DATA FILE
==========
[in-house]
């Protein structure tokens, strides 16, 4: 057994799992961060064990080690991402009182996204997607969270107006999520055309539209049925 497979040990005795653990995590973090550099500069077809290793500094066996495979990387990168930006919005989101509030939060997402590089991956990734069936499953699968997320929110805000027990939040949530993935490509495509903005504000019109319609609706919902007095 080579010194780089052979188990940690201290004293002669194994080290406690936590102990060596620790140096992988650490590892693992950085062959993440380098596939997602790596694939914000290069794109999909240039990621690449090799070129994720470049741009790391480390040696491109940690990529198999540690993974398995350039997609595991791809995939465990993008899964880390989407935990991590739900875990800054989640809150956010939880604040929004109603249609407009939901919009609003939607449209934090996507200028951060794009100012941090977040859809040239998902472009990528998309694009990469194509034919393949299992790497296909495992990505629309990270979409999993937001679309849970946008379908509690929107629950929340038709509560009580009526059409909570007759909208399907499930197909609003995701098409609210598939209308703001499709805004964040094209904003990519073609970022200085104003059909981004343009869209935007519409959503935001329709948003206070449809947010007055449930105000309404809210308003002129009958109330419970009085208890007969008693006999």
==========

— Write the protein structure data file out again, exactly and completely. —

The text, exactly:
[in-house]
């Protein structure tokens, strides 16, 4: 057994799992961060064990080690991402009182996204997607969270107006999520055309539209049925 497979040990005795653990995590973090550099500069077809290793500094066996495979990387990168930006919005989101509030939060997402590089991956990734069936499953699968997320929110805000027990939040949530993935490509495509903005504000019109319609609706919902007095 080579010194780089052979188990940690201290004293002669194994080290406690936590102990060596620790140096992988650490590892693992950085062959993440380098596939997602790596694939914000290069794109999909240039990621690449090799070129994720470049741009790391480390040696491109940690990529198999540690993974398995350039997609595991791809995939465990993008899964880390989407935990991590739900875990800054989640809150956010939880604040929004109603249609407009939901919009609003939607449209934090996507200028951060794009100012941090977040859809040239998902472009990528998309694009990469194509034919393949299992790497296909495992990505629309990270979409999993937001679309849970946008379908509690929107629950929340038709509560009580009526059409909570007759909208399907499930197909609003995701098409609210598939209308703001499709805004964040094209904003990519073609970022200085104003059909981004343009869209935007519409959503935001329709948003206070449809947010007055449930105000309404809210308003002129009958109330419970009085208890007969008693006999």